Role of 18F-fluorodeoxyglucose positron emission tomography in detecting extrahepatic metastasis in pretreatment staging of hepatocellular carcinoma

Ki Tae Yoon, Ja Kyung Kim, doyoung kim, SangHoon Ahn, Jong Doo Lee, Mijin Yun, SunYoung Rha, Chae Yoon Chon, KwangHyub Han

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Abstract

Objectives: 18F-fluorodeoxyglucose positron emission tomography (FDG-PET) is useful for differentiating benign from malignant lesions, evaluating tumor stage, monitoring the response to therapy and detecting tumor recurrence in a variety of malignancies. Nevertheless, its use in patients with hepatocellular carcinoma (HCC) is still uncertain. We evaluated whether FDG-PET has a role in detecting extrahepatic metastasis in pretreatment tumor staging of HCC and the characteristics of patients with extrahepatic metastasis that benefit from FDG-PET. Methods: Eighty-seven patients with HCC underwent computed tomography (CT) or magnetic resonance imaging (MRI) of the abdomen and chest X-ray to evaluate pretreatment tumor staging. FDG-PET was then performed to detect extrahepatic metastasis. The power of FDG-PET to detect extrahepatic metastasis was compared with that of conventional images. In addition, we evaluated whether the detection of extrahepatic metastasis using FDG-PET changed the TNM stage. Moreover, we investigated the clinical and tumor characteristics of patients with extrahepatic HCC metastasis. Results: Extrahepatic metastases were identified in 24 of 87 patients. The location and frequency of metastases were lung 12, lymph nodes 19 and bone 11. All of the extrahepatic metastases were detected by FDG-PET. In addition, FDG-PET identified 4 lymph node metastases and 6 bone metastases that were not found using conventional methods. The initial TNM stage based on the conventional staging workup was changed in 4 cases after FDG-PET. Extrahepatic metastasis was significantly more frequent in patients with intrahepatic tumor >5 cm in size (p = 0.045). Conclusions: FDG-PET is a useful imaging modality for identifying extrahepatic metastases which may lead to accurate staging and proper management of patients with possible extrahepatic metastases.

Original languageEnglish
Pages (from-to)104-110
Number of pages7
JournalOncology
Volume72
Issue numberSUPPL. 1
DOIs
Publication statusPublished - 2007 Dec 1

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Fluorodeoxyglucose F18
Positron-Emission Tomography
Hepatocellular Carcinoma
Neoplasm Metastasis
Neoplasm Staging
Neoplasms
Lymph Nodes
Bone and Bones
Abdomen
Thorax

All Science Journal Classification (ASJC) codes

  • Oncology
  • Cancer Research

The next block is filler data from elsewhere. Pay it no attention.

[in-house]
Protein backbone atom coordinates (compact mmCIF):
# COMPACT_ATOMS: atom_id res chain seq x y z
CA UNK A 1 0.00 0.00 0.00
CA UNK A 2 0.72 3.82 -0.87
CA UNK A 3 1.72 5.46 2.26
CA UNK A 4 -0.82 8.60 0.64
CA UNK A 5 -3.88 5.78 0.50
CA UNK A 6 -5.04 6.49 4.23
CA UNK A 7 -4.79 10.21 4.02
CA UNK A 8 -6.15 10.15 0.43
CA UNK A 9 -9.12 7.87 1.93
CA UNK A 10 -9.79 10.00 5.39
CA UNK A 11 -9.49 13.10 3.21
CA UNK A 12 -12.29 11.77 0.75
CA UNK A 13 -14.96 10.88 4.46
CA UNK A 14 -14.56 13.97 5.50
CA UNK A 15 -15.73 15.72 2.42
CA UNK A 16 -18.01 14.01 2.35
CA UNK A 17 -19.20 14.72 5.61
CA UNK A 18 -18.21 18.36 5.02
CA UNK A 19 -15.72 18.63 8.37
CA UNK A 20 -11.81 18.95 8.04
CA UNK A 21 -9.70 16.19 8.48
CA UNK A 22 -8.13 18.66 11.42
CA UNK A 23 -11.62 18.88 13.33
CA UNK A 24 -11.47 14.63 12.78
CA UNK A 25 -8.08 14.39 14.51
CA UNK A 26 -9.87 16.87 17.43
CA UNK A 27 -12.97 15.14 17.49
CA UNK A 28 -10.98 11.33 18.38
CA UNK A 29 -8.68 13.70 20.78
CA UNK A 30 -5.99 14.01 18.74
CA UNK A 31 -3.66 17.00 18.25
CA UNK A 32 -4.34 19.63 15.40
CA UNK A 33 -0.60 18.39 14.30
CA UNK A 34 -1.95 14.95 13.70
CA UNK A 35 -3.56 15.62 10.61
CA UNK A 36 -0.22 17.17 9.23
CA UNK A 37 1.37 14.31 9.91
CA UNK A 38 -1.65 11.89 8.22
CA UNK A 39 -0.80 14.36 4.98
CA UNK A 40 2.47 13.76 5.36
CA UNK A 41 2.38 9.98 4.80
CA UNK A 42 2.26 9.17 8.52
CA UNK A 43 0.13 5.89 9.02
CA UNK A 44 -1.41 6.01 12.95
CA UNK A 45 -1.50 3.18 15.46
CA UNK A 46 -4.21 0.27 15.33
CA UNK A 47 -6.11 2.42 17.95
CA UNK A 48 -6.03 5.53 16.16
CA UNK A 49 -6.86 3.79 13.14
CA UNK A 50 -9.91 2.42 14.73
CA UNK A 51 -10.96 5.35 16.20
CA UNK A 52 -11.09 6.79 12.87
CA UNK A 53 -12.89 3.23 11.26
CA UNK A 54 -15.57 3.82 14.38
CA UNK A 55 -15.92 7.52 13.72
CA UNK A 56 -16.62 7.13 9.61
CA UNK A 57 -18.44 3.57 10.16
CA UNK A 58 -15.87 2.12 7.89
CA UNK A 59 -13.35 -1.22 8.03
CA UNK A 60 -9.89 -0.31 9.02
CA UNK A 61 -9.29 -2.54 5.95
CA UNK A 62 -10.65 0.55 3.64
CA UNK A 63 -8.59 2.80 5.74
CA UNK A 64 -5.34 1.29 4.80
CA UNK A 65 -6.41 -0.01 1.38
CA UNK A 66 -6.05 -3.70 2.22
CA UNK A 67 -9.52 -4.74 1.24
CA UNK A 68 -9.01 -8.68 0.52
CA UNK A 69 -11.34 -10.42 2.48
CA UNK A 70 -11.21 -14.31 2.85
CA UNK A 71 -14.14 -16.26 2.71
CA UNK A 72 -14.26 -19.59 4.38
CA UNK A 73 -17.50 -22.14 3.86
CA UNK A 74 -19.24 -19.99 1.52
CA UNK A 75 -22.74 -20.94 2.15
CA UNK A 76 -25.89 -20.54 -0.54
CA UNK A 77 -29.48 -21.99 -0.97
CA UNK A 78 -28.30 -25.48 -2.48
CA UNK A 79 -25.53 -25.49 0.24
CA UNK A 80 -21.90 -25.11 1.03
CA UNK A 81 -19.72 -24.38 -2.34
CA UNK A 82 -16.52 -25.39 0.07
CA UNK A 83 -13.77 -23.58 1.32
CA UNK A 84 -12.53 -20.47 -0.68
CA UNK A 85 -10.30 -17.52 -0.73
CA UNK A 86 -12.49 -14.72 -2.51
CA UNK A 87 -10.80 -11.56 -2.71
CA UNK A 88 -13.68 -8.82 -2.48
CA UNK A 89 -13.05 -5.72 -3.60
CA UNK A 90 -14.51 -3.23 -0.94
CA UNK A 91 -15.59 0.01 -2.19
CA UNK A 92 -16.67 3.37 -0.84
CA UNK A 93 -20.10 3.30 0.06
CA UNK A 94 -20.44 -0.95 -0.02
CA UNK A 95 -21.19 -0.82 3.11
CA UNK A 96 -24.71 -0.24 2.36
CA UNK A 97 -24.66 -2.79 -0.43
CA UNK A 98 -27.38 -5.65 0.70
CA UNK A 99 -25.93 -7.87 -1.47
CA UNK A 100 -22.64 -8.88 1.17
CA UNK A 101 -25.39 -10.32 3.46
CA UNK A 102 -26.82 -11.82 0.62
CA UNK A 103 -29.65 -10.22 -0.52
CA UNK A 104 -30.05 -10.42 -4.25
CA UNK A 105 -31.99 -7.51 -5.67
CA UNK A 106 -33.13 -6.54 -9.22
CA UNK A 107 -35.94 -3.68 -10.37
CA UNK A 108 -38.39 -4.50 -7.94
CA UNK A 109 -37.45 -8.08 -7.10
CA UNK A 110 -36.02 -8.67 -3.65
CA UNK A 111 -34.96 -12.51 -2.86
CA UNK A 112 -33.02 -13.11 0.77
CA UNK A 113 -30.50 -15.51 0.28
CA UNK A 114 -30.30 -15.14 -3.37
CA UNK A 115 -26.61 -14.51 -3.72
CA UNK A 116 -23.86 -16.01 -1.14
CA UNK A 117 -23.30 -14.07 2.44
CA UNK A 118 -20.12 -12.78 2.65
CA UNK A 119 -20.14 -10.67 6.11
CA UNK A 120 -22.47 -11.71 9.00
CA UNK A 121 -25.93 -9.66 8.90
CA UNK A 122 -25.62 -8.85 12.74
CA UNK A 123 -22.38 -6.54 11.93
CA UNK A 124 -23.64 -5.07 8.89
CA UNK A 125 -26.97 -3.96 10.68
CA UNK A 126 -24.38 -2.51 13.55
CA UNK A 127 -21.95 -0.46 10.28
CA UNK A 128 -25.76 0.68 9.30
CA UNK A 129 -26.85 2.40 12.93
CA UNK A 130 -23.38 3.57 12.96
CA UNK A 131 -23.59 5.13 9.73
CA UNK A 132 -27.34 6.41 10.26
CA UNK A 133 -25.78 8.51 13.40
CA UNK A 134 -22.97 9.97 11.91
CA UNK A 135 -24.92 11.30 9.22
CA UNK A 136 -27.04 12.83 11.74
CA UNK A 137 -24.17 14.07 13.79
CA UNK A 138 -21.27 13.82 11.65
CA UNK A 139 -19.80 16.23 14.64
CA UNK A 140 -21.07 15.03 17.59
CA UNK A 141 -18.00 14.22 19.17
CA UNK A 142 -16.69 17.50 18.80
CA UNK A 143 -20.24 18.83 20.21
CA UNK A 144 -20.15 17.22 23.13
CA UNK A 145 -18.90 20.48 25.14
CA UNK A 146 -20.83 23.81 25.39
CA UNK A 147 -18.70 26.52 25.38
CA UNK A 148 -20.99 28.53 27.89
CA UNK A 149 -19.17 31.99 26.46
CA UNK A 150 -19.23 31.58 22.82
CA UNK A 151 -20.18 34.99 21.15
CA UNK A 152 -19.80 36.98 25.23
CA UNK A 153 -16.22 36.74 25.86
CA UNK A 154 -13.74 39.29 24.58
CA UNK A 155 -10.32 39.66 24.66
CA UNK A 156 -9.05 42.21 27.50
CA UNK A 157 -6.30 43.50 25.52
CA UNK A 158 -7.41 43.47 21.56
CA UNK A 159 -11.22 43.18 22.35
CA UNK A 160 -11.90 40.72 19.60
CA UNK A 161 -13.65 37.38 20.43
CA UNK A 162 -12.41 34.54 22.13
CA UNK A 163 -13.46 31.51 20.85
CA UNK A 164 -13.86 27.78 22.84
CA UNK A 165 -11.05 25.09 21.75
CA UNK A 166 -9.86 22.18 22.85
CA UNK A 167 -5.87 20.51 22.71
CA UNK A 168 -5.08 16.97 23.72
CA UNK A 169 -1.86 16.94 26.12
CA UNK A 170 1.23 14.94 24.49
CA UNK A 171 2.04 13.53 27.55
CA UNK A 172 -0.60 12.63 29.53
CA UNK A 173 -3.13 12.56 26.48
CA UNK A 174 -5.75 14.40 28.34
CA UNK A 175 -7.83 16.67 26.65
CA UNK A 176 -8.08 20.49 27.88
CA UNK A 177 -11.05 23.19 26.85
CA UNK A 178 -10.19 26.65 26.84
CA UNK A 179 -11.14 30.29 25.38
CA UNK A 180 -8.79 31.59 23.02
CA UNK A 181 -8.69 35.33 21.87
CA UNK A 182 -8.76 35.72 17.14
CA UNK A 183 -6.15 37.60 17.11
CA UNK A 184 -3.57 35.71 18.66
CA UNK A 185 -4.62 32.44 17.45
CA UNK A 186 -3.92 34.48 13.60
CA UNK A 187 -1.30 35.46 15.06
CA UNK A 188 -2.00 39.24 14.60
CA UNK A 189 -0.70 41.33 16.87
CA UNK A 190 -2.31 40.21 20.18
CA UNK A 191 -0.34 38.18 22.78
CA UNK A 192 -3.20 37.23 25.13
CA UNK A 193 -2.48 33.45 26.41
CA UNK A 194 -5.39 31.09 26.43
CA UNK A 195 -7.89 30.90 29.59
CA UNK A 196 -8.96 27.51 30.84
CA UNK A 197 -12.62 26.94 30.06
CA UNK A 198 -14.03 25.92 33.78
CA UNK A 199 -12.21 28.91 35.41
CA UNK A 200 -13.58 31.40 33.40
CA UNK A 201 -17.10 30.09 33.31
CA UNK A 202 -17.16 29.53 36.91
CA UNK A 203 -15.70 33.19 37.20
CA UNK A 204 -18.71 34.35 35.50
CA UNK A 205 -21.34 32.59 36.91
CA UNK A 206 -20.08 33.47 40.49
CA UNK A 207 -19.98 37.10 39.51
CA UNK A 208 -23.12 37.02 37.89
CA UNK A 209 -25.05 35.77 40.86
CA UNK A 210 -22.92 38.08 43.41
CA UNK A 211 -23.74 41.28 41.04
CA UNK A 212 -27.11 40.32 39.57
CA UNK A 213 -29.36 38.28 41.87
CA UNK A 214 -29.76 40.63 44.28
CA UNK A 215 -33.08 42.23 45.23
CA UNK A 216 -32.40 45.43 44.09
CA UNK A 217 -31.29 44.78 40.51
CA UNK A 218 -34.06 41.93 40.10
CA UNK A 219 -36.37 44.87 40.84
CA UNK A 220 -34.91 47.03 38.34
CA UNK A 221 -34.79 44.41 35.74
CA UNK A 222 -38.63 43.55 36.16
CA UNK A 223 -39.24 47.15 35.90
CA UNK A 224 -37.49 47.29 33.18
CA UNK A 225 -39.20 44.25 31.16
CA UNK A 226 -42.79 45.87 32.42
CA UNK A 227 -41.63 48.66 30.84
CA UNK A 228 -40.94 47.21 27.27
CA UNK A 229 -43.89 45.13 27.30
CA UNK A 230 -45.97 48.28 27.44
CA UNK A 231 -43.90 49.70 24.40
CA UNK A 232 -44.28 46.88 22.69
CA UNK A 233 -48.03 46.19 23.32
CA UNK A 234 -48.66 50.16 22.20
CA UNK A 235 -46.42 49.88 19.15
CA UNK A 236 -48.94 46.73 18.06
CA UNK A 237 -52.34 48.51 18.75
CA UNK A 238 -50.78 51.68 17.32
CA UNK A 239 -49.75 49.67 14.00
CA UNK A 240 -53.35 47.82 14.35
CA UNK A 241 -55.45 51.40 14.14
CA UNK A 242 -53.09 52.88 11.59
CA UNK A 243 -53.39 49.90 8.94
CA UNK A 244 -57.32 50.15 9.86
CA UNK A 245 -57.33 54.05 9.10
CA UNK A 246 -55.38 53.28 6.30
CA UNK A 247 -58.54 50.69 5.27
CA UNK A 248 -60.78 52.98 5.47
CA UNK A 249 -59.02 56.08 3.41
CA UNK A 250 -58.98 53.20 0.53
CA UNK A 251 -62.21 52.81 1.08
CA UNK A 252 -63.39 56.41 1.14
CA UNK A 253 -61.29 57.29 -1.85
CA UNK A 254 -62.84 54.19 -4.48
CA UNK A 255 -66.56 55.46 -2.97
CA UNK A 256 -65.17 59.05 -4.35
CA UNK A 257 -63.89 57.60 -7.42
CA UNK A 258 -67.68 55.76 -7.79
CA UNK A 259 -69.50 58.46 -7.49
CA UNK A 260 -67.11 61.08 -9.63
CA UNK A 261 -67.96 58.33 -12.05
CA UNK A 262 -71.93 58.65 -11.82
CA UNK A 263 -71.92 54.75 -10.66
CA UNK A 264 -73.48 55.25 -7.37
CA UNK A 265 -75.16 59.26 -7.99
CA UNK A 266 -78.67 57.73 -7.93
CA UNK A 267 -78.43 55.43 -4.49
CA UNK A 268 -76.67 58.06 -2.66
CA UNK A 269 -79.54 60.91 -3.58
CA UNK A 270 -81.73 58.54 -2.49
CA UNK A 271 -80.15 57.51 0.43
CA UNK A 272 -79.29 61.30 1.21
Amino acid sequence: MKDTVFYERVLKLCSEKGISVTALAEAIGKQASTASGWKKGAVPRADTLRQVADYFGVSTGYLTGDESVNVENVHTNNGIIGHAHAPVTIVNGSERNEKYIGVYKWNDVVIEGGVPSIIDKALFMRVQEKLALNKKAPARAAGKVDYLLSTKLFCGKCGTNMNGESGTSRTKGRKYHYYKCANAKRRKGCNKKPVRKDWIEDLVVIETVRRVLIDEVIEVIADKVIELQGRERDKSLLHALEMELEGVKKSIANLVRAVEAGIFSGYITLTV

Cite this

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title = "Role of 18F-fluorodeoxyglucose positron emission tomography in detecting extrahepatic metastasis in pretreatment staging of hepatocellular carcinoma",
abstract = "Objectives: 18F-fluorodeoxyglucose positron emission tomography (FDG-PET) is useful for differentiating benign from malignant lesions, evaluating tumor stage, monitoring the response to therapy and detecting tumor recurrence in a variety of malignancies. Nevertheless, its use in patients with hepatocellular carcinoma (HCC) is still uncertain. We evaluated whether FDG-PET has a role in detecting extrahepatic metastasis in pretreatment tumor staging of HCC and the characteristics of patients with extrahepatic metastasis that benefit from FDG-PET. Methods: Eighty-seven patients with HCC underwent computed tomography (CT) or magnetic resonance imaging (MRI) of the abdomen and chest X-ray to evaluate pretreatment tumor staging. FDG-PET was then performed to detect extrahepatic metastasis. The power of FDG-PET to detect extrahepatic metastasis was compared with that of conventional images. In addition, we evaluated whether the detection of extrahepatic metastasis using FDG-PET changed the TNM stage. Moreover, we investigated the clinical and tumor characteristics of patients with extrahepatic HCC metastasis. Results: Extrahepatic metastases were identified in 24 of 87 patients. The location and frequency of metastases were lung 12, lymph nodes 19 and bone 11. All of the extrahepatic metastases were detected by FDG-PET. In addition, FDG-PET identified 4 lymph node metastases and 6 bone metastases that were not found using conventional methods. The initial TNM stage based on the conventional staging workup was changed in 4 cases after FDG-PET. Extrahepatic metastasis was significantly more frequent in patients with intrahepatic tumor >5 cm in size (p = 0.045). Conclusions: FDG-PET is a useful imaging modality for identifying extrahepatic metastases which may lead to accurate staging and proper management of patients with possible extrahepatic metastases.",